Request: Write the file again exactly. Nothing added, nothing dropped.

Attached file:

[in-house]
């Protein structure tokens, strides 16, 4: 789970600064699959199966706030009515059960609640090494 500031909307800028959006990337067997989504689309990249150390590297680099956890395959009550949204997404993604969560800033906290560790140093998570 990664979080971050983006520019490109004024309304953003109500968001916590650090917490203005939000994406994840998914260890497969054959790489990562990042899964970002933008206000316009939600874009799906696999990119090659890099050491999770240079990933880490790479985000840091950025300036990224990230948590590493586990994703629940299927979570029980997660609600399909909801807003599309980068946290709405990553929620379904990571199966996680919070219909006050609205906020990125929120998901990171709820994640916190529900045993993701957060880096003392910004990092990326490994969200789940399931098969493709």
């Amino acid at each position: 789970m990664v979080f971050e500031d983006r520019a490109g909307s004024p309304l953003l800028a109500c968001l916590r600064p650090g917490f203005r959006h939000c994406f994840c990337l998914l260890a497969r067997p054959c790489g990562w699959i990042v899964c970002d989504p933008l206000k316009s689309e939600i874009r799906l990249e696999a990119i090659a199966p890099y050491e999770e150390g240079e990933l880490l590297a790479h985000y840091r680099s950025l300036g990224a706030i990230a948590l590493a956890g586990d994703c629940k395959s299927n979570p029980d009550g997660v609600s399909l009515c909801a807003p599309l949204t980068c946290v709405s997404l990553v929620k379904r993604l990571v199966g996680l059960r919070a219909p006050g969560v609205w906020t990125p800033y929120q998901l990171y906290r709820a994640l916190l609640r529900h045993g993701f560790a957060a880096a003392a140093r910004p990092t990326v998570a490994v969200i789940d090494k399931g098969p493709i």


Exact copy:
[in-house]
């Protein structure tokens, strides 16, 4: 789970600064699959199966706030009515059960609640090494 500031909307800028959006990337067997989504689309990249150390590297680099956890395959009550949204997404993604969560800033906290560790140093998570 990664979080971050983006520019490109004024309304953003109500968001916590650090917490203005939000994406994840998914260890497969054959790489990562990042899964970002933008206000316009939600874009799906696999990119090659890099050491999770240079990933880490790479985000840091950025300036990224990230948590590493586990994703629940299927979570029980997660609600399909909801807003599309980068946290709405990553929620379904990571199966996680919070219909006050609205906020990125929120998901990171709820994640916190529900045993993701957060880096003392910004990092990326490994969200789940399931098969493709």
């Amino acid at each position: 789970m990664v979080f971050e500031d983006r520019a490109g909307s004024p309304l953003l800028a109500c968001l916590r600064p650090g917490f203005r959006h939000c994406f994840c990337l998914l260890a497969r067997p054959c790489g990562w699959i990042v899964c970002d989504p933008l206000k316009s689309e939600i874009r799906l990249e696999a990119i090659a199966p890099y050491e999770e150390g240079e990933l880490l590297a790479h985000y840091r680099s950025l300036g990224a706030i990230a948590l590493a956890g586990d994703c629940k395959s299927n979570p029980d009550g997660v609600s399909l009515c909801a807003p599309l949204t980068c946290v709405s997404l990553v929620k379904r993604l990571v199966g996680l059960r919070a219909p006050g969560v609205w906020t990125p800033y929120q998901l990171y906290r709820a994640l916190l609640r529900h045993g993701f560790a957060a880096a003392a140093r910004p990092t990326v998570a490994v969200i789940d090494k399931g098969p493709i």